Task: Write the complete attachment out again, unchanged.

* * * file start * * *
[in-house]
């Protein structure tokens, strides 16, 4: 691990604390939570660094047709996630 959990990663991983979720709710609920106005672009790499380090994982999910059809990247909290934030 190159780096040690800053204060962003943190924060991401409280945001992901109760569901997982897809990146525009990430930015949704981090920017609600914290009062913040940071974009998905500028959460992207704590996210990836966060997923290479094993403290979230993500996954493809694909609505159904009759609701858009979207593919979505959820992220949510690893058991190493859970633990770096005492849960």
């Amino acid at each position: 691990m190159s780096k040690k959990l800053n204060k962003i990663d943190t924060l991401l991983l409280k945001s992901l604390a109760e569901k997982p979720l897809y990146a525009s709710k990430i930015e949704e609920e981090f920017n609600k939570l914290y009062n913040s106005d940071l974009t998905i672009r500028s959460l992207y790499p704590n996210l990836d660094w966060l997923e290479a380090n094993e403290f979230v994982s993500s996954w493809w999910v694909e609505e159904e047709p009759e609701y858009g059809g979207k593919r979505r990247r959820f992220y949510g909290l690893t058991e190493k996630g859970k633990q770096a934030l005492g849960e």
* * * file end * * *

[in-house]
């Protein structure tokens, strides 16, 4: 691990604390939570660094047709996630 959990990663991983979720709710609920106005672009790499380090994982999910059809990247909290934030 190159780096040690800053204060962003943190924060991401409280945001992901109760569901997982897809990146525009990430930015949704981090920017609600914290009062913040940071974009998905500028959460992207704590996210990836966060997923290479094993403290979230993500996954493809694909609505159904009759609701858009979207593919979505959820992220949510690893058991190493859970633990770096005492849960």
């Amino acid at each position: 691990m190159s780096k040690k959990l800053n204060k962003i990663d943190t924060l991401l991983l409280k945001s992901l604390a109760e569901k997982p979720l897809y990146a525009s709710k990430i930015e949704e609920e981090f920017n609600k939570l914290y009062n913040s106005d940071l974009t998905i672009r500028s959460l992207y790499p704590n996210l990836d660094w966060l997923e290479a380090n094993e403290f979230v994982s993500s996954w493809w999910v694909e609505e159904e047709p009759e609701y858009g059809g979207k593919r979505r990247r959820f992220y949510g909290l690893t058991e190493k996630g859970k633990q770096a934030l005492g849960e």